Hematopoietic stem cell transplantation (HSCT) refers to a procedure in which hematopoietic stem cells are infused to restore bone marrow function in cancer patients who receive bone-marrow-toxic doses of cytotoxic drugs. Hematopoietic stem cells may be obtained from the transplant recipient (i.e., autologous stem cell transplantation) or from a donor (i.e., allogeneic stem cell transplantation). They may be harvested from bone marrow, peripheral blood, or umbilical cord blood shortly after delivery of neonates.
High-dose chemotherapy with hematopoietic stem cell transplantation has been investigated as a possible therapy in pediatric brain tumors, particularly those with disease considered high risk. In addition, the use of HSCT has allowed for a reduction in the dose of radiation needed to treat both average- and high-risk disease, with preservation of quality of life and intellectual functioning, without compromising survival.
CNS Embryonal Tumors
Classification of brain tumors is based on both histopathologic characteristics of the tumor and location in the brain. Central nervous system embryonal tumors are more common in children and are the most common brain tumor in childhood. They are primarily composed of undifferentiated round cells, with divergent patterns of differentiation. It has been proposed that these tumors be merged under the term “primitive neuroectodermal tumor” (PNET); however, histologically similar tumors in different locations in the brain demonstrate different molecular genetic alterations.
Embryonal tumors of the central nervous system (CNS) include medulloblastoma, medulloepithelioma, supratentorial PNETs (pineoblastoma, cerebral neuroblastoma, ganglioneuroblastoma), ependymoblastoma, and atypical teratoid/rhabdoid tumor). Medulloblastomas account for 20% of all childhood CNS tumors. The other types of embryonal tumors are rare by comparison. Surgical resection is the mainstay of therapy with the goal being gross total resection with adjuvant radiation therapy, as medulloblastomas are very radiosensitive. In general, use of autologous hematopoietic cell transplantation in individuals with medulloblastoma who have not received radiation treatment has shown no survival benefit for those individuals considered to be at average risk (i.e., individual age greater than 3 years, without metastatic disease, and with total or near total surgical resection [less than 1.5cm2 residual tumor]).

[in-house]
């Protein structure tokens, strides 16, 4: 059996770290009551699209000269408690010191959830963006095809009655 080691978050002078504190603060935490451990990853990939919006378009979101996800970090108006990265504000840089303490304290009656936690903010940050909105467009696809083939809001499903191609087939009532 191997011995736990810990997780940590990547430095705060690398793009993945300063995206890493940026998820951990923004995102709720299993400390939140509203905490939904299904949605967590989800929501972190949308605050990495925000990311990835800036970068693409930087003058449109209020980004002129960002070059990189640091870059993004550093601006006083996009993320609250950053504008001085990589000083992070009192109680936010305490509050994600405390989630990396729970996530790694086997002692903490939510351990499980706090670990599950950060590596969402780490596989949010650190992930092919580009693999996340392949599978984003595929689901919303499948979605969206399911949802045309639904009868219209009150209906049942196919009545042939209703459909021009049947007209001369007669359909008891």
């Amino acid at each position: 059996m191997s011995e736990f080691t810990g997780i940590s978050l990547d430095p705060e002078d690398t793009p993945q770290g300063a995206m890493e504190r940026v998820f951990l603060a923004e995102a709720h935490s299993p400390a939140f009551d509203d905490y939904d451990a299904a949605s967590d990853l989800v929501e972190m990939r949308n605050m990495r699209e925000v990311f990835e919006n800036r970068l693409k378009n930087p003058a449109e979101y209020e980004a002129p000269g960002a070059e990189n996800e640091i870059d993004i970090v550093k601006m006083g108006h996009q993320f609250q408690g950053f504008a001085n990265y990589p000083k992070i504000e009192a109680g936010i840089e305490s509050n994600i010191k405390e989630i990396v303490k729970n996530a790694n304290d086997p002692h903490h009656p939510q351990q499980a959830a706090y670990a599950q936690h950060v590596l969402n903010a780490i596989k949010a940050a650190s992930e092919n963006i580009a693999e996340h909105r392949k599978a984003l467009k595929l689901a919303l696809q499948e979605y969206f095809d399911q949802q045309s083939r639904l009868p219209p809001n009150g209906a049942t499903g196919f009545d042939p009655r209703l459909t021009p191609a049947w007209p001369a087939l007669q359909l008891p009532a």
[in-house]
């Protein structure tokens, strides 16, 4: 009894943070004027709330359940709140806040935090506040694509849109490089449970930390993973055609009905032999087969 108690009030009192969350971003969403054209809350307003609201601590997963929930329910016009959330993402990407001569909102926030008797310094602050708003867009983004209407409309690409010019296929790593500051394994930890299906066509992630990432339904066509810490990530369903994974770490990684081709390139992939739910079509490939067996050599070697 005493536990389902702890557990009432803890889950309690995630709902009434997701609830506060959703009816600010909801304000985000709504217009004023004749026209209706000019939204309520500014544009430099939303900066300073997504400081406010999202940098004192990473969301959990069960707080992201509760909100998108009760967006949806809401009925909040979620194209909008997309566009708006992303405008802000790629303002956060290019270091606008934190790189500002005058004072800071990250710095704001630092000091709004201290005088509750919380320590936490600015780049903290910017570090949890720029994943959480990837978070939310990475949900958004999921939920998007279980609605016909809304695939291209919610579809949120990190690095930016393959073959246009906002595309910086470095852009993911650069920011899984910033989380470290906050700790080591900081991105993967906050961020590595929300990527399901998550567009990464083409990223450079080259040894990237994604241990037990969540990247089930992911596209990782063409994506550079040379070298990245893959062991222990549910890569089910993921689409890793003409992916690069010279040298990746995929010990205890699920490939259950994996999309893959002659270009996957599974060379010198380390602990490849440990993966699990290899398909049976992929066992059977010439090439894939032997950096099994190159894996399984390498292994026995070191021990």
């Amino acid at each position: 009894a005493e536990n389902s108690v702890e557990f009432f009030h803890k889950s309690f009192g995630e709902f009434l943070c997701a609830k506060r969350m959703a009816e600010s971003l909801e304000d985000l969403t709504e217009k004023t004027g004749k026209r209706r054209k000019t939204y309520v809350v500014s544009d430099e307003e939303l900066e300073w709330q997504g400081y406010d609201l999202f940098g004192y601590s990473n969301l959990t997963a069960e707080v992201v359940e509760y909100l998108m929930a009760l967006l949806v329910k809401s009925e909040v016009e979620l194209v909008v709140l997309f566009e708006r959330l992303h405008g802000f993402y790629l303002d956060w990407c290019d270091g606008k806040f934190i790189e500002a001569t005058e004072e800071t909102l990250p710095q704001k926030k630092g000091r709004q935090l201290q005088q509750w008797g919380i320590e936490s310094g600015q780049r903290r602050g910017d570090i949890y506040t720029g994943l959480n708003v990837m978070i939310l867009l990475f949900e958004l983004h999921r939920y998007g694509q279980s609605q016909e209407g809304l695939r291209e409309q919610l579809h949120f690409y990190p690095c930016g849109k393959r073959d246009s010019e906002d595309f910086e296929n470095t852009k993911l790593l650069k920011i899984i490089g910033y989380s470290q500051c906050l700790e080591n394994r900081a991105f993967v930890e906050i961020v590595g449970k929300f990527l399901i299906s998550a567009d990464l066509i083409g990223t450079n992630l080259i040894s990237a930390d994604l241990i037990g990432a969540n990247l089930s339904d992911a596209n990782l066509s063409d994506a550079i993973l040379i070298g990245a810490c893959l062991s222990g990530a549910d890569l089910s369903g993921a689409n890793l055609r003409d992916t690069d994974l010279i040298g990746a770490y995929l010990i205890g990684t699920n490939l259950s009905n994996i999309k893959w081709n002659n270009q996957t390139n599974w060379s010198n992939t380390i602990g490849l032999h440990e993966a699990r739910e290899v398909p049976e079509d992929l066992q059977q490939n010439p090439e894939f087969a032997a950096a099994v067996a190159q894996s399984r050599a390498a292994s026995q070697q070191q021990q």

An ependymoma is a neuroepithelial tumor that arises from the ependymal lining cell of the ventricles and is, therefore, usually contiguous with the ventricular system. In children, the tumor typically arises intracranially, while in adults, a spinal cord location is more common. Ependymomas have access to the cerebrospinal fluid and may spread throughout the entire neuroaxis and are distinct from ependymoblastomas due to their more mature histologic differentiation. Initial treatment of ependymoma consists of maximal surgical resection followed by radiotherapy. Chemotherapy usually does not play a role in the initial treatment of ependymoma. However, disease relapse is common, typically occurring at the site of origin. Treatment of recurrence is problematic; further surgical resection or radiation therapy is usually not possible. Given the poor response to conventional-dose chemotherapy, high-dose chemotherapy with autologous hematopoietic stem cell transplantation has been investigated as a possible salvage therapy.
Autologous hematopoietic stem cell transplantation for the treatment of embryonal tumors of the central nervous system is considered medically necessary if the medical appropriateness criteria are met. (See Medical Appropriateness below.)